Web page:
Once you decide you’re heading to San Francisco, you probably have a long list of items you want to do during your visit. Everywhere you go you’ll have your camera out trying to capture every moment you’re in this big, beautiful city. There’s so much to see and do, but make sure these five things you’ll only find in San Francisco are added to your list of things to see and try.
1. Golden Gate Bridge
There’s a reason this is the No. 1 suggestion given by everyone in San Francisco. When it opened in 1937, the San Francisco Chronicle called the Golden Gate Bridge “a thirty-five million dollar steel harp,” and it’s the most magnificent giant steel harp you’ll ever lay eyes on, as well as the perfect place to start any trip to San Francisco. It was the longest suspension bridge in the world until 1964 and is now the ninth longest. Although it’s called the “Golden” Gate Bridge, the bridge’s color is actually an orange vermilion called International Orange.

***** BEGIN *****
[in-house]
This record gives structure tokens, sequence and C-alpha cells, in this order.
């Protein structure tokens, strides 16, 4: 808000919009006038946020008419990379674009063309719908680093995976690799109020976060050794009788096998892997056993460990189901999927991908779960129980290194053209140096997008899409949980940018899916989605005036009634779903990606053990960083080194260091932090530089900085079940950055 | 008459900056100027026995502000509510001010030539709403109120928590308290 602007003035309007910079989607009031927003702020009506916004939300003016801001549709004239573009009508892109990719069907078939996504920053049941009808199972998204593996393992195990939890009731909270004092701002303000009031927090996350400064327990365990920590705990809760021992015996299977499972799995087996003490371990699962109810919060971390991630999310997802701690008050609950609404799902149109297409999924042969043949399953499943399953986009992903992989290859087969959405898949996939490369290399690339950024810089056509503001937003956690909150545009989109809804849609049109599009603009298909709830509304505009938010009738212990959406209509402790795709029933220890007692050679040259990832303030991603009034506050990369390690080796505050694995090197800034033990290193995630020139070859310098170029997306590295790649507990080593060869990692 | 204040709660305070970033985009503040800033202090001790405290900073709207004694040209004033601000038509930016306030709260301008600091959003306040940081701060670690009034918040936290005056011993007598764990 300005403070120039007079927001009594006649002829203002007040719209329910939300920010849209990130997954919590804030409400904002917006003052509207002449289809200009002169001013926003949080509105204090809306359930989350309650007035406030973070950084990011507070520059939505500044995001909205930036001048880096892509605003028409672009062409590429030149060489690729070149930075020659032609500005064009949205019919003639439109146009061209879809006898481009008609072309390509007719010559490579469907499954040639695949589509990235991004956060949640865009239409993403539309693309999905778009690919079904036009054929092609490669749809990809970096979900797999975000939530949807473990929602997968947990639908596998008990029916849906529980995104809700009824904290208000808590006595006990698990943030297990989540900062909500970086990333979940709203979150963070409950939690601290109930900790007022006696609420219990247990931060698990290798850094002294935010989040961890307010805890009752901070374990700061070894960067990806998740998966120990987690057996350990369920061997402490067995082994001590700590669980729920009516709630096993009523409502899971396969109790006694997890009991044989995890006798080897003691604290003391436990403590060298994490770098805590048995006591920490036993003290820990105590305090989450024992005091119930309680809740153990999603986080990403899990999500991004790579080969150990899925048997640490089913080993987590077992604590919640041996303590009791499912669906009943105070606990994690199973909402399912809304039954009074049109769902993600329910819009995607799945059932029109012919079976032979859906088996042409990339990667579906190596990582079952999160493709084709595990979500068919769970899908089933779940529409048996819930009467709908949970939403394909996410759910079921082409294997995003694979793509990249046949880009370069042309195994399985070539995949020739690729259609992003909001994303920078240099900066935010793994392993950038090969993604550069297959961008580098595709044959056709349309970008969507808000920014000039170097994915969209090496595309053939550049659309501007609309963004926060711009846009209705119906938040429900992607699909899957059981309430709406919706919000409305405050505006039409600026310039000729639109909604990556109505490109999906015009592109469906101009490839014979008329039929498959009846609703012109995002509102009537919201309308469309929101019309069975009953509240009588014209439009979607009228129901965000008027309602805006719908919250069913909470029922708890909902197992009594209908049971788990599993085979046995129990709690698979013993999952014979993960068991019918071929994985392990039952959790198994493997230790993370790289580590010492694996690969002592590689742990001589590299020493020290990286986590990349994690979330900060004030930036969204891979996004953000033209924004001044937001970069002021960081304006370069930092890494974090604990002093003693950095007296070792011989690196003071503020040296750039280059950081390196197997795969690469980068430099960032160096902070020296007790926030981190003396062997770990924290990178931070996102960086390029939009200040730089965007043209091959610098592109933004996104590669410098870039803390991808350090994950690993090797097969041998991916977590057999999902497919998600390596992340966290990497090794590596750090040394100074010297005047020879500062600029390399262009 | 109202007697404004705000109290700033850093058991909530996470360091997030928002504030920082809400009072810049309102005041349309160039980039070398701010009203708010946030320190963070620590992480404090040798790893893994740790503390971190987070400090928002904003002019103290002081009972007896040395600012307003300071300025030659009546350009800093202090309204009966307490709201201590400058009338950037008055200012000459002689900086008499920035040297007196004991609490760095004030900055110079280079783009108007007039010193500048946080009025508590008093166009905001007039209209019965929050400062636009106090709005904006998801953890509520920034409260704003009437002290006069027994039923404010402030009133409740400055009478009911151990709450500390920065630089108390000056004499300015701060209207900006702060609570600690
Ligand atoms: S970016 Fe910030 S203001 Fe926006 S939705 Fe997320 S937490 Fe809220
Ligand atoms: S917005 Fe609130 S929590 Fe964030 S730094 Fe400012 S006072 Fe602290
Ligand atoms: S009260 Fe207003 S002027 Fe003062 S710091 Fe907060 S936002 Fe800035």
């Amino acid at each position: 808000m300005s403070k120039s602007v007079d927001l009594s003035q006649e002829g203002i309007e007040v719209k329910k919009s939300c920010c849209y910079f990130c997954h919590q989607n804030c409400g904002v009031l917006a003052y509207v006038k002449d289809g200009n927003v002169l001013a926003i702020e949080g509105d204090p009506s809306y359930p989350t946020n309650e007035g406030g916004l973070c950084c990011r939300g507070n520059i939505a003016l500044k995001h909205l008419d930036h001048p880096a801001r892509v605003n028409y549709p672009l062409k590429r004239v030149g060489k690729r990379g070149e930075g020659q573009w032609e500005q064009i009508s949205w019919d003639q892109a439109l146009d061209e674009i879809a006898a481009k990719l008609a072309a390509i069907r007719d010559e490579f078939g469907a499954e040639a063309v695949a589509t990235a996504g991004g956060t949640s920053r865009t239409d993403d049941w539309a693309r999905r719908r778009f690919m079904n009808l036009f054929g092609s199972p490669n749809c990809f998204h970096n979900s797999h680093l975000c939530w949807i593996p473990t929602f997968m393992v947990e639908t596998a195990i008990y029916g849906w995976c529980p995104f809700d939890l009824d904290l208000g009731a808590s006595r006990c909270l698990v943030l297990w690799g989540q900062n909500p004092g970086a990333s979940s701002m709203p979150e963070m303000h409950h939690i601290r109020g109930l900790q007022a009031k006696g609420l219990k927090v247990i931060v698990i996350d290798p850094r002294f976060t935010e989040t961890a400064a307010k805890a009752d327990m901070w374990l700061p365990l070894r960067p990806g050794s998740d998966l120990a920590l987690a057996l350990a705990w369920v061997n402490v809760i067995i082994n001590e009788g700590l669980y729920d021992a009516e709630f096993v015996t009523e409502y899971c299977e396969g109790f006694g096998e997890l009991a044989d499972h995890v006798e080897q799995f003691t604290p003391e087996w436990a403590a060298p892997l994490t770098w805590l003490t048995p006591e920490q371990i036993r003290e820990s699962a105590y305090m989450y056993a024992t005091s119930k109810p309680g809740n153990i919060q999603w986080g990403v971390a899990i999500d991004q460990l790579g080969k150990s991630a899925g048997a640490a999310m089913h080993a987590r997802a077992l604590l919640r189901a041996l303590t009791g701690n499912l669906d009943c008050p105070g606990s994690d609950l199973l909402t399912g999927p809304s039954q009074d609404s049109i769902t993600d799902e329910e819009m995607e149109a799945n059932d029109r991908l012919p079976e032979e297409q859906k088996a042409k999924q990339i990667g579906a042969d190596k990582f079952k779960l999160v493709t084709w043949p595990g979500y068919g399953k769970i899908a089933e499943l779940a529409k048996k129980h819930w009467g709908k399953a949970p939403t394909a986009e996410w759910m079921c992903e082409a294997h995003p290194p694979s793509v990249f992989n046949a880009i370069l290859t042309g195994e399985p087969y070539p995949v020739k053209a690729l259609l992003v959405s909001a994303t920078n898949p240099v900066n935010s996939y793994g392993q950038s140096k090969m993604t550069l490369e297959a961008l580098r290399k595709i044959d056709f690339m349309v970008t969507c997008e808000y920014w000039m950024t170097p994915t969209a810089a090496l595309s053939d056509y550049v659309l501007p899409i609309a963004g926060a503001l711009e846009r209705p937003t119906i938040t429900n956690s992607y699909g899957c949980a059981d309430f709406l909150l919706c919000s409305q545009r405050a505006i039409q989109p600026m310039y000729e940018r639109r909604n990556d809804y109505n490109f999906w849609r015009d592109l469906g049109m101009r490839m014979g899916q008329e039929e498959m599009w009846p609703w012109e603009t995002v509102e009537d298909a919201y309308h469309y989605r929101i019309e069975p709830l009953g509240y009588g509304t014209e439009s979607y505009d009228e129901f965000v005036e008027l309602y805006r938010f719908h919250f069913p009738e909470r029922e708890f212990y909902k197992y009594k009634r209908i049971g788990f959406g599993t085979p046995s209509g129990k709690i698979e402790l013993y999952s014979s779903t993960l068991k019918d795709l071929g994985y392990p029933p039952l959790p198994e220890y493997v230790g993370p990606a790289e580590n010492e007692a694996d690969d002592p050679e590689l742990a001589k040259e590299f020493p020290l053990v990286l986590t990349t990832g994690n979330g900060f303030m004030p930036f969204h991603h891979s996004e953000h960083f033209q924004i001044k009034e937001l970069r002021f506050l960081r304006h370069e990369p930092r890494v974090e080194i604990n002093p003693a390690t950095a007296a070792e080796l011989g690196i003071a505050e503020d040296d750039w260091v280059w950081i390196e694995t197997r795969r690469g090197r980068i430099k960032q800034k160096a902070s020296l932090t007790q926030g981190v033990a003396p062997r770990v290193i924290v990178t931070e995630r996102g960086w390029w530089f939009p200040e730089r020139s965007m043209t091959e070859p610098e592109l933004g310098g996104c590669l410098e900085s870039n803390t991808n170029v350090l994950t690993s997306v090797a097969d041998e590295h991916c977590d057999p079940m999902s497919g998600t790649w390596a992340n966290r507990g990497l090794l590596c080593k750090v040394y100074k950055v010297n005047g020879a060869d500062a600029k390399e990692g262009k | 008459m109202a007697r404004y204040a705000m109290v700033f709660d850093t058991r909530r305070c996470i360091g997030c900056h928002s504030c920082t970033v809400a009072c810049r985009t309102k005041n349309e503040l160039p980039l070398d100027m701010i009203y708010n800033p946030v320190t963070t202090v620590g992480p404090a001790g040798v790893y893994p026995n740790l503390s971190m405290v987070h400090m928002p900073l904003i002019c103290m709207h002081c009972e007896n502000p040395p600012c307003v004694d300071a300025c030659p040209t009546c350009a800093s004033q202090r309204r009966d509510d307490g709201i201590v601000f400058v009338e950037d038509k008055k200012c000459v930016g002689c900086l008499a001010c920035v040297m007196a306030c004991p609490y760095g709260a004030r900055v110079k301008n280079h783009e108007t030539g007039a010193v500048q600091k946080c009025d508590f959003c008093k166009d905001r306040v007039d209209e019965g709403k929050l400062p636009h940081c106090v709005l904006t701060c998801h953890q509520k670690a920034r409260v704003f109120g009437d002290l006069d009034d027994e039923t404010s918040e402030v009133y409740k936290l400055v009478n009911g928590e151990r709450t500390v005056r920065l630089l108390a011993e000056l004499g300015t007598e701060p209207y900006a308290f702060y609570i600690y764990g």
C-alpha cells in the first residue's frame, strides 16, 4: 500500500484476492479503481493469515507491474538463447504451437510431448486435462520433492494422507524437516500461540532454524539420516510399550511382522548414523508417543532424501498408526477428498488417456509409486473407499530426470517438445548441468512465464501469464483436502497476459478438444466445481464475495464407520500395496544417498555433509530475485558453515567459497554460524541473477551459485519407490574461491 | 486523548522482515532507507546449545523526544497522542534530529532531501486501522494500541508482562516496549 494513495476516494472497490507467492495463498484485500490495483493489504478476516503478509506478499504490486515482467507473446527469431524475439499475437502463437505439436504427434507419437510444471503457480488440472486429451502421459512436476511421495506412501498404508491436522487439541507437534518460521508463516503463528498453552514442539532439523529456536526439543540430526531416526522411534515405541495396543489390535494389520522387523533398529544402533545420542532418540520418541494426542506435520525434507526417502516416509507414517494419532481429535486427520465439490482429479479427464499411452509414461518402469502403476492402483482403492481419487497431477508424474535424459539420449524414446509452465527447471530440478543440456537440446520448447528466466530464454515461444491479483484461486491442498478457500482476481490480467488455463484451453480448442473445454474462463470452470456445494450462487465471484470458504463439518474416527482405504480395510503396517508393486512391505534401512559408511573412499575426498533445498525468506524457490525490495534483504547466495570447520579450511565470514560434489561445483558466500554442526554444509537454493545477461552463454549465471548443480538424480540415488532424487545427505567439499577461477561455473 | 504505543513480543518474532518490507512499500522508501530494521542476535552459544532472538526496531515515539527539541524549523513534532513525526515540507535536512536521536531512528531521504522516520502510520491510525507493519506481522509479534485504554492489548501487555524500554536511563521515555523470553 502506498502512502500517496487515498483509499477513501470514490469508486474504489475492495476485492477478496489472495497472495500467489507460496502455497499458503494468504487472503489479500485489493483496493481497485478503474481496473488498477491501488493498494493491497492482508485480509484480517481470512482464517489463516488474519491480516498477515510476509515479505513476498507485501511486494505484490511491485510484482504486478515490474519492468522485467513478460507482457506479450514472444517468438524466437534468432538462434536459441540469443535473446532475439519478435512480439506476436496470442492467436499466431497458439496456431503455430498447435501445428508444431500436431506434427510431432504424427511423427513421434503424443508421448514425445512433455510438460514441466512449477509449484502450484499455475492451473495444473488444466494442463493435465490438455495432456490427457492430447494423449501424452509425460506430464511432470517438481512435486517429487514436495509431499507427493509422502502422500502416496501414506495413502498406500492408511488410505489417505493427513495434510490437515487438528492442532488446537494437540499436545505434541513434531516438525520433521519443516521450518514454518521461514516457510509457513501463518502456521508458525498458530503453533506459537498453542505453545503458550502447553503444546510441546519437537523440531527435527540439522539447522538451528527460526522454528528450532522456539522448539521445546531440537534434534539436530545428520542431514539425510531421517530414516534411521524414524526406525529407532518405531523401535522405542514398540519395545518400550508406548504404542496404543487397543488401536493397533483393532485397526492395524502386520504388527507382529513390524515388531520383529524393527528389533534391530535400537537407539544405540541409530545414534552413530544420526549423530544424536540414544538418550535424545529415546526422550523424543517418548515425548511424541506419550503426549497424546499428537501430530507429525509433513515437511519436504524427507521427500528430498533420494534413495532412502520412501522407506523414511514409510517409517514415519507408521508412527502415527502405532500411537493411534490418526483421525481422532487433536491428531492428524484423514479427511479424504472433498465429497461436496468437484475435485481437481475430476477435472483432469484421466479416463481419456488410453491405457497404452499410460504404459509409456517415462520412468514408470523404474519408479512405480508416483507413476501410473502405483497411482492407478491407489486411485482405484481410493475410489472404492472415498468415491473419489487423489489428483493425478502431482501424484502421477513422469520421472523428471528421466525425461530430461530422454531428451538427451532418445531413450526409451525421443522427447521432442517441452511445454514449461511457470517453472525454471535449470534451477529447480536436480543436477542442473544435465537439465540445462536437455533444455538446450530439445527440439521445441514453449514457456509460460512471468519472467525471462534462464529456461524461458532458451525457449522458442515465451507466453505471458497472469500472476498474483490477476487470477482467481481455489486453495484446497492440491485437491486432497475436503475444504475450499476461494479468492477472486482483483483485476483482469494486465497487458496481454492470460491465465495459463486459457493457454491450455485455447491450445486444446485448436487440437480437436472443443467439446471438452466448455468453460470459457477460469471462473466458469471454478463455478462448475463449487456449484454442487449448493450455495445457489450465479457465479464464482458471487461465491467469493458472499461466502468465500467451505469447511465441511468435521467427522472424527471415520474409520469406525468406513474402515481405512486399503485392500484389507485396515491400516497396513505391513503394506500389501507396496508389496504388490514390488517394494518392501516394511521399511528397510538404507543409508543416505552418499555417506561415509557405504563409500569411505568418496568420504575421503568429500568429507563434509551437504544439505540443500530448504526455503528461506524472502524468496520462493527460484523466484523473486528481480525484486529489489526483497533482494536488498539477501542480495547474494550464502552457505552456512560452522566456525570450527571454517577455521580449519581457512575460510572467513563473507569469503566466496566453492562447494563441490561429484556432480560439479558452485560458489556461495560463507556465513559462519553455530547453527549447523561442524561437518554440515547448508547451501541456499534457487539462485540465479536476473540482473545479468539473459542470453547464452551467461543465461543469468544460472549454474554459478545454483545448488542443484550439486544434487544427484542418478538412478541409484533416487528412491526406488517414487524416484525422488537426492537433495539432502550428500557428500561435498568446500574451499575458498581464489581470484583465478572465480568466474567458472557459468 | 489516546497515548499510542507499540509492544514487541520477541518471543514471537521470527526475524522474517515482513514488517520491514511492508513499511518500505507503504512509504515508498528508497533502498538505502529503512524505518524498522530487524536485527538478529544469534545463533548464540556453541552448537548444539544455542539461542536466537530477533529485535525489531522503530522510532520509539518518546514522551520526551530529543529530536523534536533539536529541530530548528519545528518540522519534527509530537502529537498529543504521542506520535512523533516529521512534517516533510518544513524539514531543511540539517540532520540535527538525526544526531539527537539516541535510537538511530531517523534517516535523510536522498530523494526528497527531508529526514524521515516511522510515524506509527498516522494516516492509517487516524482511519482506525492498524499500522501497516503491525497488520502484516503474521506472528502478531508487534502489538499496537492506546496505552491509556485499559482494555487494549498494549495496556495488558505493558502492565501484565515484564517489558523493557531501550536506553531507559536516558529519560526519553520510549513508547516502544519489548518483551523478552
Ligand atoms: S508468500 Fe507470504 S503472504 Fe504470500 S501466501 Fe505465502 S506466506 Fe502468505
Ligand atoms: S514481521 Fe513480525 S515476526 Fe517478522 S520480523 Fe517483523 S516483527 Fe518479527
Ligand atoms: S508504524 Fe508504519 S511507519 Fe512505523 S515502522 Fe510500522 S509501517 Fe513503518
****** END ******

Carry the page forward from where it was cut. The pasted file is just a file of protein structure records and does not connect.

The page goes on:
Image Source: Mobilus In Mobili
The consulting architect recommended this color as something distinct from the cool colors of the water and the sky and because it provided visibility for ships and boats coming into the Bay even with fog. It was only supposed to be a temporary color, but it’s remained the same. When it first opened, you had to pay a toll to even walk across the bridge. Luckily in 1970, the toll for walking was eliminated, but today there’s a toll for driving across the bridge. On a clear day you’ll enjoy a spectacular view of the Pacific Ocean on one side and the Bay on the other.
2. Sourdough Bread
Yes, you can get sourdough from just about any store, but if you want to try authentic sourdough bread, you must go to a bakery in San Francisco. Sourdough is so popular in San Francisco, the sports teams even get involved, like the 49ers naming their mascot Sourdough Sam. French bakers brought sourdough bread methods to San Francisco during the 1849 Gold Rush, and some of the bakeries have been making this bread continuously since then. Tartine Bakery is one of the bakeries locals will recommend you get your bread from. You’ll need to order your delicious loaf ahead of time or be prepared to stand in a long line after 4:30 p.m.
Image Source: Breville USA